A former client has sued Gordon & Rees, the managing partner of the firm’s Dallas office and a firm senior counsel, alleging they changed his hourly attorney-fee agreement to a contingency contract to benefit the defendants, who successfully settled his employment case.
But Gordon & Rees and Dallas office managing partner Robert Bragalone say the former client’s allegations are false and that the change in the attorney-fee contract was the client’s idea. The hourly-fee contract was for a nonlitigation matter prior to the former’s client’s suit, according to Bragalone, who says he speaks on the firm’s behalf.
Gordon & Rees senior counsel Joshua P. Martin says the allegations in the petition "are completely meritless" and he’s not a proper party to the suit.
The plaintiff’s lawyer, Mark A. Ticer of Dallas’ Law Office of Mark A. Ticer, says, "It is unfortunate that Mr. Bragalone is mistaken and or misinformed. We look forward to presenting our case to a Dallas County jury."
According to the petition filed April 25 in Dallas County Court-at-law No. 1, the background to Zephuren James Hughes v. Gordon & Rees, Robert A. Bragalone and Joshua P. Martin, is as follows.
Hughes hired Gordon & Rees, Bragalone and Martin on an hourly basis to assist Hughes in an employment dispute Hughes had with a company with which he used to be affiliated. Hughes paid the defendants several thousand dollars. Prior to the engagement, Hughes had secured certain concessions from the company where he used to work, including a payment plan of over a million dollars in cash and payment for his medical insurance for a period of time, among other things, according to the petition.
Later, during the litigation, the defendants "decided a contingency fee agreement should be used to address the same matters as the hourly fee contract," he alleges in the petition.
"In advising Hughes to sign a new fee agreement more financially beneficial to the Defendants, Defendants failed to provide Hughes with the proper counsel, instructions and/or advisements, including but not limited to, taking steps to have Hughes consult with another attorney to evaluate the contingency agreement in light of an existing hourly fee contract for the same matter," the petition alleges.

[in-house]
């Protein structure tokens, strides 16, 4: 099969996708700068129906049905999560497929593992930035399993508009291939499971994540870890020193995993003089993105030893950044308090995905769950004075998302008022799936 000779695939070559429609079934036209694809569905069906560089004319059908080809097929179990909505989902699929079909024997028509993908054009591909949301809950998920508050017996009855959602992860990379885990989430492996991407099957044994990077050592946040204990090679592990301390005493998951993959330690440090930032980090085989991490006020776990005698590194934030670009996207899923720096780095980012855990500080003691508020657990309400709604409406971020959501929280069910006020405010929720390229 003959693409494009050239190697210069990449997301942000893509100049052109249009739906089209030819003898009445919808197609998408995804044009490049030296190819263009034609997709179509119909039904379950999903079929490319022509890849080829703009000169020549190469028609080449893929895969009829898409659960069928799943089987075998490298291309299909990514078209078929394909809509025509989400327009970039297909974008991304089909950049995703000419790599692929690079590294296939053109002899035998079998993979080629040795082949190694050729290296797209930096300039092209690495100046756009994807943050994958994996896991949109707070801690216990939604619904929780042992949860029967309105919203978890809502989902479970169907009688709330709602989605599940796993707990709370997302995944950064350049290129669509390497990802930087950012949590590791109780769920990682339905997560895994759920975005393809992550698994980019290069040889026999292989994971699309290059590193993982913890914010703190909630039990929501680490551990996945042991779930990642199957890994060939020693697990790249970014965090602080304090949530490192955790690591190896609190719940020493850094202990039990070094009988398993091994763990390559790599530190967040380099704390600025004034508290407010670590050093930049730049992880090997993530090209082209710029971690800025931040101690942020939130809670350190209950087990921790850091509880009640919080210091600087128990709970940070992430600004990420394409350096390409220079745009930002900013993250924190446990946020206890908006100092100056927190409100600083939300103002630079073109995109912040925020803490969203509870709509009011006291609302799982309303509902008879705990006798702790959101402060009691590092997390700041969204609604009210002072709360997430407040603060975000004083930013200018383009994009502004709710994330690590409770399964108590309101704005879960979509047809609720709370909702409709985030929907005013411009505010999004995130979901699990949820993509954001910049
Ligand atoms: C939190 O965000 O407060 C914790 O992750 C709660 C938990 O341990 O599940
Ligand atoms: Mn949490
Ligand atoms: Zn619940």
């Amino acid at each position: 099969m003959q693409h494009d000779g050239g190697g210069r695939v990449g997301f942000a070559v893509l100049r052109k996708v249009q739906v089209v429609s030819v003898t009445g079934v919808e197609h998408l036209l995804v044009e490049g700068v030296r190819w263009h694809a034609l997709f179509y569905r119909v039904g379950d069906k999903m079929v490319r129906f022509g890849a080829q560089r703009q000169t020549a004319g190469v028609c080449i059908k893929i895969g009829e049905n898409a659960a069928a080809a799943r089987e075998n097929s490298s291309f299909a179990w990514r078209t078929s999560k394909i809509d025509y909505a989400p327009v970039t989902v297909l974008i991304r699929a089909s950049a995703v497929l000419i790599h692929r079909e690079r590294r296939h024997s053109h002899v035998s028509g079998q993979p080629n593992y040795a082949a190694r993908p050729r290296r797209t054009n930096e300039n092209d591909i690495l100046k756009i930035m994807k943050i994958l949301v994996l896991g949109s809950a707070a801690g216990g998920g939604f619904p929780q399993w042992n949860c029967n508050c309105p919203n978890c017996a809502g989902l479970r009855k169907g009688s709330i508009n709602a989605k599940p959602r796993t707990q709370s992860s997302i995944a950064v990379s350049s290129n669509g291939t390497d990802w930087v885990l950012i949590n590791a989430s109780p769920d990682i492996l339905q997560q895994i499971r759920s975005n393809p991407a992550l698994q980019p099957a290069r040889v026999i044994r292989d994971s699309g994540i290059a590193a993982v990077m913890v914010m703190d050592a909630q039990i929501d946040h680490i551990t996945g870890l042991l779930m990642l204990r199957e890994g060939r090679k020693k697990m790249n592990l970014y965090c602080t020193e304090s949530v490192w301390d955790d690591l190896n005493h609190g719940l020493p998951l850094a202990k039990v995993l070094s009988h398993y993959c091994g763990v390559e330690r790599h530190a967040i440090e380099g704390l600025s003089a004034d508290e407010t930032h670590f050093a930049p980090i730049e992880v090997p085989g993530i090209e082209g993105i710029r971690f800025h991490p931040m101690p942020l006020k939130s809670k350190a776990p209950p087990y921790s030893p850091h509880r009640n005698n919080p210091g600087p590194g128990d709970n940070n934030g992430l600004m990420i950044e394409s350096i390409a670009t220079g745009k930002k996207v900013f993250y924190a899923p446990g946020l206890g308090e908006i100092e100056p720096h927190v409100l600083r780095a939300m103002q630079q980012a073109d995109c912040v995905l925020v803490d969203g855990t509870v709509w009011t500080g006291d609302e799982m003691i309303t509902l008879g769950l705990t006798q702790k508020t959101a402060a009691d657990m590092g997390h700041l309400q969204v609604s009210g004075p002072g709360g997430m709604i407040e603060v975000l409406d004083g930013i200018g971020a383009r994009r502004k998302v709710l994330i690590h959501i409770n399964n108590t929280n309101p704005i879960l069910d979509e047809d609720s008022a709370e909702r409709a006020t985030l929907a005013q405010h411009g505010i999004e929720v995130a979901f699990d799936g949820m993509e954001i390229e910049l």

In accordance with the contingency fee agreement, the defendants are laying claim to 40 percent of the cash portions of the settlement, 40 percent of the noncash components of the case and 40 percent of the defendants’ perceived value of a counterclaim filed by the company against Hughes that was later dismissed, Hughes alleges in the petition.
The petition alleges breach of fiduciary duty, breach of contract and violations of the Texas Deceptive Trade Practices Act.
Martin says he should not be a defendant in the suit.
"I did not negotiate the fee agreement. I didn’t sign the fee agreement. I’m not a party to any contract with the plaintiff. I’m not in line to receive any compensation, regardless of what the fee ends up being," Martin says.
In a emailed statement, Bragalone writes that the hourly fee agreement was for "non-litigation on an unrelated matter in August of 2011. It was very limited in scope and pertained only to a review of some proposed changes to a contract and some tax advice."
More than a year later in September 2012, Hughes decided to sue his former employer "on new and unrelated claims," Bragalone writes.
"He requested a contingent fee agreement to level the playing field with his corporate opponent — the classic reason our system promotes contingent fees where the courthouse doors would be closed to the David’s harmed by the Goliath’s of the world," Bragalone writes in the statement.
"The risks and benefits of the various fee arrangements were fully explained and the client was counseled both verbally and in writing that he may wish to consult with another attorney," Bragalone writes in the statement. "He reiterated his request for a contingent fee and was thrilled when the Firm agreed to his request. Then the Firm took the risk and secured a great result for our client."
In an interview, Bragalone says, "He never complained about any of this. He let us represent him until the very end. And when the first payment hits the trust account, then he gets a lawyer."